Before making our way across the border into Colombia, we stopped for two nights in Otavalo, Ecuador. Otavalo is a little town that is most famous for it’s markets every Saturday morning and early afternoon. As we walked through town last night, I knew I was going to enjoy our short stay here. While the Ecuadorian coast was nice, and the historical center of Quito very pretty, I think the beauty of Ecuador lies in it’s small towns inland, or in the mountains. I loved Mindo, I had a feeling I was going to love Otavalo as well. It made me feel a little bad we spent most of our time in Ecuador studying Spanish instead of traveling around more smaller towns! We spent the morning at Otavalo’s main market, and then the afternoon searching down the Peguche waterfall outside of town.
It seemed as if the entire city shut down and morphed into a giant market. Granted, the city wasn’t that big, but when all of the streets are suddenly covered in tents and stalls selling everything from skeins of yarn to gold bracelets to pre-Colombian statues to slabs of pork on a plate for a quick lunch it felt huge and delightfully overwhelming. Andrew and I strolled around taking it all in, taking pictures, and seeing what was for sale before we bought anything. We could have bought small and unbreakable things, but we went straight for the pre-Colombian statues (some of which you can see below). More specifically, Andrew wanted them. It’s official. I have rubbed off on him. At least when it comes to buying (and subsequently having to carry around) breakable, slightly heavy and hard to pack souvenirs.
We’ve also seen reproductions based off of Ecuadorian artist, Oswaldo Guayasamín‘s work throughout Ecuador. They were everywhere. In our guesthouses, in restaurants, even on the walls in our Spanish school in Quito. I was hoping I’d be able to find a few prints or hear more about the artist before we left Ecuador. Fortunately the market offered lots of reproductions and we were able to hop from stall to stall pricing out different ones we liked and eventually decided on a few that our future walls simply will not be able to live without. Done shopping, we strolled through the food market (always one of my favorite areas of a market) and took pictures before ducking into one of the restaurants for lunch.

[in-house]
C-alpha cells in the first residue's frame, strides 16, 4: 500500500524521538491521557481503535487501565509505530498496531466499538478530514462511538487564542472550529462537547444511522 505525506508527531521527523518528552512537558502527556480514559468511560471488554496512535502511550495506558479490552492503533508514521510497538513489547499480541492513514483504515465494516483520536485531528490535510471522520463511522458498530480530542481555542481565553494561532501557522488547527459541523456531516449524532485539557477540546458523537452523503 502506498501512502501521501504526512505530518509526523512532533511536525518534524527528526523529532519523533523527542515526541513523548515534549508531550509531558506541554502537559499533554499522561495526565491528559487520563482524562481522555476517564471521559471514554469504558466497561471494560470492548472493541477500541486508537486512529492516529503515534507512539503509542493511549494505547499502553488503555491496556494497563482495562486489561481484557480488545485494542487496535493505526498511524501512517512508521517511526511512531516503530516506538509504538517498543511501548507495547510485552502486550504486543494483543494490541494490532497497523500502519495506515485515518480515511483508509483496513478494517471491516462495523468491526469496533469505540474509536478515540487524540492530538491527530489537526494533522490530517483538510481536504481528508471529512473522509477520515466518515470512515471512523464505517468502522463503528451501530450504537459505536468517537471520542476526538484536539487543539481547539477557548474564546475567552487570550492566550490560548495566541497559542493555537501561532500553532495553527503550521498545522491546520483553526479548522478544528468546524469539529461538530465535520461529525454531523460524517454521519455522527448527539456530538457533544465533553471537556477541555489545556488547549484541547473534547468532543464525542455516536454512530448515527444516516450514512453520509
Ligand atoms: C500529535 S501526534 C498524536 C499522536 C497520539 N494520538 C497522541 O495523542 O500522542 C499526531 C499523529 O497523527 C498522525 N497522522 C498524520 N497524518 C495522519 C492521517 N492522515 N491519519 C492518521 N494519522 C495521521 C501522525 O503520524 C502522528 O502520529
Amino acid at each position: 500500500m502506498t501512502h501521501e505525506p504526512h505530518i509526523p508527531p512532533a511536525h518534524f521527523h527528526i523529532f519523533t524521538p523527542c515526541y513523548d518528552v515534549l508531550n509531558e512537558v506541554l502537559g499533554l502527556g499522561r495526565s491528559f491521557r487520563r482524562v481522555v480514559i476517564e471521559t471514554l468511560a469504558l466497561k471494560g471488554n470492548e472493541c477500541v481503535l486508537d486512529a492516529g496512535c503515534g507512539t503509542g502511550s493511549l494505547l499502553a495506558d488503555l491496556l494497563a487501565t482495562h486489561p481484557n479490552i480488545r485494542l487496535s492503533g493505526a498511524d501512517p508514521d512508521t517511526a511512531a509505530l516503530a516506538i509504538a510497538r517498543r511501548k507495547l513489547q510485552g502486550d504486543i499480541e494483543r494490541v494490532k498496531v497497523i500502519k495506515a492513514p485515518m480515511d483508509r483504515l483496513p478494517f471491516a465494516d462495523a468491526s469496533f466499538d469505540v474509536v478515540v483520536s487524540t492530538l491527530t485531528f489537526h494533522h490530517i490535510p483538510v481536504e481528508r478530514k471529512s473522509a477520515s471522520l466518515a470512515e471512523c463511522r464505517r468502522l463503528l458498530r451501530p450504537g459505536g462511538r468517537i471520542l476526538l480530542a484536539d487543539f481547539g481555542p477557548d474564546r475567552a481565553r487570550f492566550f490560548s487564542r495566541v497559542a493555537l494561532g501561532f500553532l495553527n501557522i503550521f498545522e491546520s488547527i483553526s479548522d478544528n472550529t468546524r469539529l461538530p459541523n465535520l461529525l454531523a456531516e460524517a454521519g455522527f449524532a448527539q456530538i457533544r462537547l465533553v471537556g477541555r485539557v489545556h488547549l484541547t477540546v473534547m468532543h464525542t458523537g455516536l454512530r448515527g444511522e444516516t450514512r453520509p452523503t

The outskirts of the market offered quieter streets which made it relatively easy to sneak back to our room to drop off our newly acquired art before trekking out of Otavalo to check out the Peguche waterfall. We took a public bus and got off at the suggested stop, but we felt a little lost wandering around a much smaller town with no clear signs of a waterfall.
We were also told it was a weaving capital of the area surrounding Otavalo, but we quickly found out this simply meant there was one shop with very pricey rugs and tapestries inside. I was more impressed with the street art. This little tiny two street town with hardly anyone walking through it offered up some incredible murals. Even in Otavalo offered equally impressive public art.
Even though we asked for directions, walking down this dirt road we were a little skeptical if we were heading in the right direction. There weren’t any signs, no other tourists, so when some locals walked past us, we simply followed them and were relieved when we found ourselves at the entrance of the park and winding trail towards the waterfall. Anxious to catch a public bus back into Otavalo before dark, we didn’t linger in the park too long.
Instead, we walked to yet another small town that wrapped itself around the outskirts of Otavalo in search for the bus or perhaps a taxi if we were lucky. Eventually we were told where we could go, and before the sandflies consumed my exposed legs entirely, we were back on a bus towards Otavalo and heading back to Taco Bello (yep, you read correctly) for another taco salad.